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The discipline of Archaeology has come a long way since the "Speculative Phase" that you read about in this chapter. Thanks largely to advances in modern science, our understanding of the past is more complex than ever before. Misinformation about the past persists however, and the public perception of ancient cultures can often be quite different from the picture suggested by archaeological excavation.

While reading this book you will use the internet for research. The internet is a powerful tool for transmitting information, but it is also filled with false information that parades as fact. As with any source, the researcher must learn to recognize and separate trustworthy information from untrustworthy information.

In his book The Demon Haunted World, the astronomer Carl Sagan presented what he called a "Baloney Detection Kit". This was a set of tools useful for testing arguments and detecting false hypotheses. They can be summarized as follows:

  • Wherever possible there must be independent confirmation of the facts.
  • Encourage substantive debate on the evidence by knowledgeable proponents of all points of view.
  • Arguments from authority alone carry limited weight (in science there are no "authorities").
  • Consider more than one hypothesis. Don't simply run with the first idea that comes to mind, and don't get overly attached to a hypothesis just because it's yours.
  • Quantify wherever possible.
  • If there is a chain of argument, every link in the chain must work. Remember "Occam's razor" – if there are two hypotheses that explain the data equally well choose the simpler.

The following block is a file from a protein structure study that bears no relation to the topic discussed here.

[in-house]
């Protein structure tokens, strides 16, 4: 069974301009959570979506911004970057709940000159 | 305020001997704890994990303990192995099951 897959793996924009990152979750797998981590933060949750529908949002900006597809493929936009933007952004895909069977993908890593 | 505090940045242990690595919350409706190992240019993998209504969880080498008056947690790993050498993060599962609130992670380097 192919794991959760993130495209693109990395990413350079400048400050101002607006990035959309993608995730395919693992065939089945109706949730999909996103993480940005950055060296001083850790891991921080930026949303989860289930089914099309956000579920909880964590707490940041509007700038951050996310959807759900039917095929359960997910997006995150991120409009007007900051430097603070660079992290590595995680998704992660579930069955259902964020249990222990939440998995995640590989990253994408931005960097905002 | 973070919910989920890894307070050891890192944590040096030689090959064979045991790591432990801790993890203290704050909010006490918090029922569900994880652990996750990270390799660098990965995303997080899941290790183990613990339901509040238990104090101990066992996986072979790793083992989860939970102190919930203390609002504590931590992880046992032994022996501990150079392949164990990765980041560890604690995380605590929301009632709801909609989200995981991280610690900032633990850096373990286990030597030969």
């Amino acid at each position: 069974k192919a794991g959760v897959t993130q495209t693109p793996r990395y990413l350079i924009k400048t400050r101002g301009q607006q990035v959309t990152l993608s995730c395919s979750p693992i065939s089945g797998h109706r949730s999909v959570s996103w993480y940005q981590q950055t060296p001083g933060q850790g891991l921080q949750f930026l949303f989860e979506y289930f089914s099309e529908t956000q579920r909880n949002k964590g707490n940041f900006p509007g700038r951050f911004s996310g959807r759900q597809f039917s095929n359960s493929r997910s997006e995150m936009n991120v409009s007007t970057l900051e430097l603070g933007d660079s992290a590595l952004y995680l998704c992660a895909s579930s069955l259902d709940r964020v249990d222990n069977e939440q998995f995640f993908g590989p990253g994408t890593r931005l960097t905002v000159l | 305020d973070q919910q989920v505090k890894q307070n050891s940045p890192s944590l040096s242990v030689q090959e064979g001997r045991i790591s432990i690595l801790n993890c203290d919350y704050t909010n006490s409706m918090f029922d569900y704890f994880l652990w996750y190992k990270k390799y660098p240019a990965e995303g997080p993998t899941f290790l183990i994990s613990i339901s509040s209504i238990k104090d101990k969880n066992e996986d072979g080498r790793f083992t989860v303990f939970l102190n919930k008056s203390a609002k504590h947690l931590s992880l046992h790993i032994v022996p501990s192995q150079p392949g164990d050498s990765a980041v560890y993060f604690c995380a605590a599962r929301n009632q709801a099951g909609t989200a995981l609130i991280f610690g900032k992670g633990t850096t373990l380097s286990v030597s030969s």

• Can the hypothesis be tested? And can others duplicate that experiment and get the same result?

Not all pieces of the Baloney Detection Kit apply to archaeology directly. But if you keep the essence of the kit in mind it will help you to tell which online sources are suitable for your academic work.

In this activity, keep Carl Sagan's rules in mind while reading the following article from MSNBC about a supposed ancient pyramid that had been found in Bosnia.


What authority does Semir Osmanagic have to declare this hill a Pyramid? Is he a trained archaeologist? Who has independently confirmed his claims?


Could Semir Osmanagic's findings be falsified? Would there be a motivation for him to falsify information?


According to "Occam's razor", the simplest explanation for something is usually the right explanation. Is there a simpler explanation for the existence of this hill in Bosnia other than an unknown culture constructing the largest pyramid in the world, 14,000 years ago?


Now read the following article from Archaeology Magazine.

How was Archaeology Magazine able to tell that Semir Osmanagic's claims were not to be believed?


Is Archaeology Magazine a more reputable source than MSNBC? Why or why not?

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